University of Wisconsin Digital Collections
Link to University of Wisconsin Digital Collections
Link to University of Wisconsin Digital Collections
The University of Wisconsin Collection

Page View

Furniss, Jon (ed.) / Wisconsin engineer
Volume 101, Number 2 (February 1997)

Pierpont, Dan
Helium three as a new source of energy for Earth,   pp. 12-13

Page 12

Helium Three as a New
Source of Energy for Earth
I. *-..
Looking into the twenty-first cen
Ltury, the need for an alternative
energy source to fuel the world's de-
mand for more power, is becoming in-
creasingly apparent. How long can
the world's oil reserves last? How
long can we use coal for combustion?
Is nuclear power a safe and endless
energy source? What happens when
the earth's natural resources finally
run dry? All of these problems could
be solved if we could find a new abun-
dant energy source. Well, it just so
happens that we have a new energy
source that we are not taking advan-
tage of. Helium three or 3He fusion
could solve the energy problems of
the world for centuries to come. 3He
is found here on earth in relatively
small amounts, which makes it very
difficult to recover. However, it is
present in large quantities other
places in the galaxy, most importantly,
the moon.
The need for more
power is enormous
and will contiunue to
get larger as the 21 st
century begins
The need for more power is enormous
and will continue to get larger as the
twenty-first century begins. It has
been estimated that by the year 2050,
the average use of electrical energy
will be five megawatt hours per per-
son per year. For the United States
alone, this number could be much
larger since in 1990 the average energy
was 11 megawatt hours per person
per year. The big question is,
where are we going to get all
of this energy? By the year
2050 we will have used ex-
tensive amounts of our natu-
ral resources in order to meet
the energy needs of the
world. In fact, it is estimated
that the oil and natural gas
reserves could be essentially
exhausted by the year 2050.
The world's energy use has
increased four- fold since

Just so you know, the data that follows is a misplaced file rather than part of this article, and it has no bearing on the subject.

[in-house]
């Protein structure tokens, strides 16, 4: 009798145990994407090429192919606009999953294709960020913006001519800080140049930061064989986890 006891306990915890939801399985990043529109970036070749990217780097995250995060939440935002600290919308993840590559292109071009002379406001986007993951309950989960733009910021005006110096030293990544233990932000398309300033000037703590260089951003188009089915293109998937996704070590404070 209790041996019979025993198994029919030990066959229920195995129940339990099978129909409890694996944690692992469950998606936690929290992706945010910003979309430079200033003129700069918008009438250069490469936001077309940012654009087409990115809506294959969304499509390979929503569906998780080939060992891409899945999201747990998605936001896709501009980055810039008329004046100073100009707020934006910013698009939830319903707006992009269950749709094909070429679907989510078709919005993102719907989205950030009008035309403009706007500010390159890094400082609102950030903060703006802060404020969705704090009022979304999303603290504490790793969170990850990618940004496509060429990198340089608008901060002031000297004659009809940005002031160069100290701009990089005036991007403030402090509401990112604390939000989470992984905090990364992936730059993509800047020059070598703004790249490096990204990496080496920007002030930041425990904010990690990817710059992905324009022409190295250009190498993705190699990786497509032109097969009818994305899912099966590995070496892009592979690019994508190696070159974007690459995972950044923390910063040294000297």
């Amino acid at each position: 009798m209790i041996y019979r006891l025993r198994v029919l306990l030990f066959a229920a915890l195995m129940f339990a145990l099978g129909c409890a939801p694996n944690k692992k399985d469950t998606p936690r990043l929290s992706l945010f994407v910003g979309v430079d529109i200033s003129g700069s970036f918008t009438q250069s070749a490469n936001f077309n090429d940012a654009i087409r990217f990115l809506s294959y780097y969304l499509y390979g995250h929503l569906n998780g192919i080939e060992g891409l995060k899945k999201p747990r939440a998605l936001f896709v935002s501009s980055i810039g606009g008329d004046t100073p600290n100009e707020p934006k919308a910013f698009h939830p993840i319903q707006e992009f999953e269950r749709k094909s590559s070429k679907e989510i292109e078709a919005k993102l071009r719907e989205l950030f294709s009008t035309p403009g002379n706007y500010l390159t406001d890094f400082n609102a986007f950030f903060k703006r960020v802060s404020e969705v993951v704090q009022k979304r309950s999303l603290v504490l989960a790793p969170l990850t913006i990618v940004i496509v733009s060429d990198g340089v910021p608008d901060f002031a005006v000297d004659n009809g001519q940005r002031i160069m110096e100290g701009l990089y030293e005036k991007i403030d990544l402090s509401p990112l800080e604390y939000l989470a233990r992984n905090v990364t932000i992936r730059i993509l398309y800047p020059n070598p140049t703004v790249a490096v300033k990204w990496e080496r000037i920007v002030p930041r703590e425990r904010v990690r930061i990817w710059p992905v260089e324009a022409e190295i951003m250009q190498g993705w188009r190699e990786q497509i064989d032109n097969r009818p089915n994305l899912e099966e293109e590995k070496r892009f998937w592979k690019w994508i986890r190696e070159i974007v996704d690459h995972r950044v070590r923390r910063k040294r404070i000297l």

1940. Imagine the amount of
we will ineeu it I increases anotiier
four-fold in the next fifty years. As of
January 1995, the world's fossil fuel
reserves totaled around 7.5 trillion boe.
(boe = Barrels of oil equivalent) When
most of this is gone in 2050, we will
certainly need another form of energy.
It wouldn't be a bad guess to say that
the next major war fought on earth
will be related to energy and natural
resources. If a new source of energy
is discovered it will be possible to
eliminate this potentially dramatic
situation that could arise by the year
For the past couple of decades, scien-
tists and engineers having been trying
to predict where this new source of
energy will come from. Some say
nuclear power using uranium will be
the answer, others think it will be so-
lar power, but the power source which
seems to be the best answer is fusion.
We could use helium three (3He) as a
fusion energy source to power the
earth for centuries to come.
The closest large source of 3He is on
the moon. It is deposited there by so-
lar wind, which originates in the sun.
the sun's atmosphere torm ions that
get trapped in magnetic fluy lines,
which carry the ions throughout the
solar system. Solar wind contains
about four p n helmtraveling at
450 km /s. Thishelium contains both
3He and 4H  ich com  from the he-
lium that escap thne sunwit~hout un-
dergoing fusiQm So essentially, this
land the space shuttle on the moon,
then fill the cargo with canisters of 3He
mined from the sirface, and bring the
shuttle back to earth that 3He cargo
could supply thbeentire eletrical
power needs of the United States for
an entire year. That strikes me as an
awful lot of energy, for such a small
amount of 3He, and in fact the energy

Go up to Top of Page